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Elizaveta Starodubova

Elizaveta Starodubova

Karolinska Institutet, Sweden

Title: Strategies of antigen retargeting for improvement of DNA vaccine performance

Biography

Elizaveta Starodubova has completed her PhD in 2006 in the Engelhardt Institute of Molecular Biology, Russian Academy of Sciences, and continued her postdoctoral studies there in and at the Department of Microbiology, Tumor and Cell Biology (MTC), Karolinska Institutet, Stockholm. She performs her studies in the field of antigen processing and design of prototype DNA-vaccines against different viruses.

Abstract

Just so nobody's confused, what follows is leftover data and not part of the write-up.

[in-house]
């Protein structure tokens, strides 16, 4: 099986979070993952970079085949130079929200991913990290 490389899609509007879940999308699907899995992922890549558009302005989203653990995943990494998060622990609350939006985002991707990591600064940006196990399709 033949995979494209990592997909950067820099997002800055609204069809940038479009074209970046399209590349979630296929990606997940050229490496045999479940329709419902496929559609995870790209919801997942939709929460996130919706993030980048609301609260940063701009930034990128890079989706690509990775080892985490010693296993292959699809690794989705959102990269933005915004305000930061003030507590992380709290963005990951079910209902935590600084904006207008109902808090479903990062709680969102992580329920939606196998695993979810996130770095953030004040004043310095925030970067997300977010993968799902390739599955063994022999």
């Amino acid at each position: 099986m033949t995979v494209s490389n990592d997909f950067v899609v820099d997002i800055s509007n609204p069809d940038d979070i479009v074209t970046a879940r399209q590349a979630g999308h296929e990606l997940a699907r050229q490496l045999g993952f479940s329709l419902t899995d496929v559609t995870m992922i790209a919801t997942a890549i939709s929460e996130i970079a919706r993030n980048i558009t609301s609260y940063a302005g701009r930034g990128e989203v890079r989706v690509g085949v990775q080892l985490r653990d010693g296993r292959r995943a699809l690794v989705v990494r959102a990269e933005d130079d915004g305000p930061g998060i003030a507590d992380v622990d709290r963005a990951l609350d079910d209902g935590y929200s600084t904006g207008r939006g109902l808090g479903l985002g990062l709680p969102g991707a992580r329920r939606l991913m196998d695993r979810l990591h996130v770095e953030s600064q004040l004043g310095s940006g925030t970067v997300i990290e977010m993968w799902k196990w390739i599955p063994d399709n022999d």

Antigens encoded by DNA vaccines are synthesized in the host cells, processed and presented by MHC molecules for cells of immune system. Natural processing of the antigen may not lead to an effective antigen presentation resulted in inefficient immune response. We applied retargeting of antigen processing to improve the performance of weak gene immunogens. A model weak gene immunogen was the reverse transcriptase of HIV-1 (RT). By attachment of different specialized signals, RT was retargeted for different pathways of intracellular degradation. Enhancing the proteasome degradation with subsequent generation of peptides for MHC class I binding was achieved by fusing RT to proteasome-targeting signal of ornithine decarboxylase, and to lysosomal degradation with subsequent generation of peptides for MHC class II binding, by fusing RT to lysosomal targeting signals of lysosome associated membrane protein I, Invariable chain, and Gly-Ala repeat of EBNA 1 of Epstein-Barr Virus. Finally, we tested targeting of RT for secretion by fusing it to the leader sequence of NS1 protein of Tick Borne Encephalitis virus. The latter led to 10-fold increase in antibody response to RT including the induction of systemic RT-specific IgA. Newly generated DNA constructs were tested for expression and stability/processing in cell culture and then used to immunize BALB/c mice. Immune responses evoked were characterized by T-cell tests (ELISpot, ICCS) in splenocytes and serology. All modifications led to expected changes of antigen processing as well as potentiated anti-RT immune responses. This confirms the validity of antigen retargeting strategies for potentiating the performance of DNA vaccines.